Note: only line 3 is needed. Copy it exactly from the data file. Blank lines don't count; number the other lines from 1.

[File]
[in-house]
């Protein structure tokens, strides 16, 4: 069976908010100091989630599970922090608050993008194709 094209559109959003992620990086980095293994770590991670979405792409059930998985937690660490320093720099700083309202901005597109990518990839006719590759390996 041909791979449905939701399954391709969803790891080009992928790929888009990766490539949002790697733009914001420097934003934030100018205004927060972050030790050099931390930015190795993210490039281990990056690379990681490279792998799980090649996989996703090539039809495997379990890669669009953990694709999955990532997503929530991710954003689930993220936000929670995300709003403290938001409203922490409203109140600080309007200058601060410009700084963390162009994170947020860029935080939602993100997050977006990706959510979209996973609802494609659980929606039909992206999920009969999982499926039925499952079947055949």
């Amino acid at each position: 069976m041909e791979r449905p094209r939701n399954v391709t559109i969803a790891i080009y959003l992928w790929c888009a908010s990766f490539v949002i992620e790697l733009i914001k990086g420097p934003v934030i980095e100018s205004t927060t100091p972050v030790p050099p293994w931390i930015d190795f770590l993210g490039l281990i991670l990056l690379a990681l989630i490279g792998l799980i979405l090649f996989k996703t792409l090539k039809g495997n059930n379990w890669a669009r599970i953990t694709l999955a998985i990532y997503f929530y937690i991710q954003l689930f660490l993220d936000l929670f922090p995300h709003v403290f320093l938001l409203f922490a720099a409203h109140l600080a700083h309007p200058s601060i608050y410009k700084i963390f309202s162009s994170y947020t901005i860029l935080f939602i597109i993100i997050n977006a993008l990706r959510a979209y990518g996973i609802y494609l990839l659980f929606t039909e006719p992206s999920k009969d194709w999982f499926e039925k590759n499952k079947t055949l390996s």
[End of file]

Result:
């Amino acid at each position: 069976m041909e791979r449905p094209r939701n399954v391709t559109i969803a790891i080009y959003l992928w790929c888009a908010s990766f490539v949002i992620e790697l733009i914001k990086g420097p934003v934030i980095e100018s205004t927060t100091p972050v030790p050099p293994w931390i930015d190795f770590l993210g490039l281990i991670l990056l690379a990681l989630i490279g792998l799980i979405l090649f996989k996703t792409l090539k039809g495997n059930n379990w890669a669009r599970i953990t694709l999955a998985i990532y997503f929530y937690i991710q954003l689930f660490l993220d936000l929670f922090p995300h709003v403290f320093l938001l409203f922490a720099a409203h109140l600080a700083h309007p200058s601060i608050y410009k700084i963390f309202s162009s994170y947020t901005i860029l935080f939602i597109i993100i997050n977006a993008l990706r959510a979209y990518g996973i609802y494609l990839l659980f929606t039909e006719p992206s999920k009969d194709w999982f499926e039925k590759n499952k079947t055949l390996s």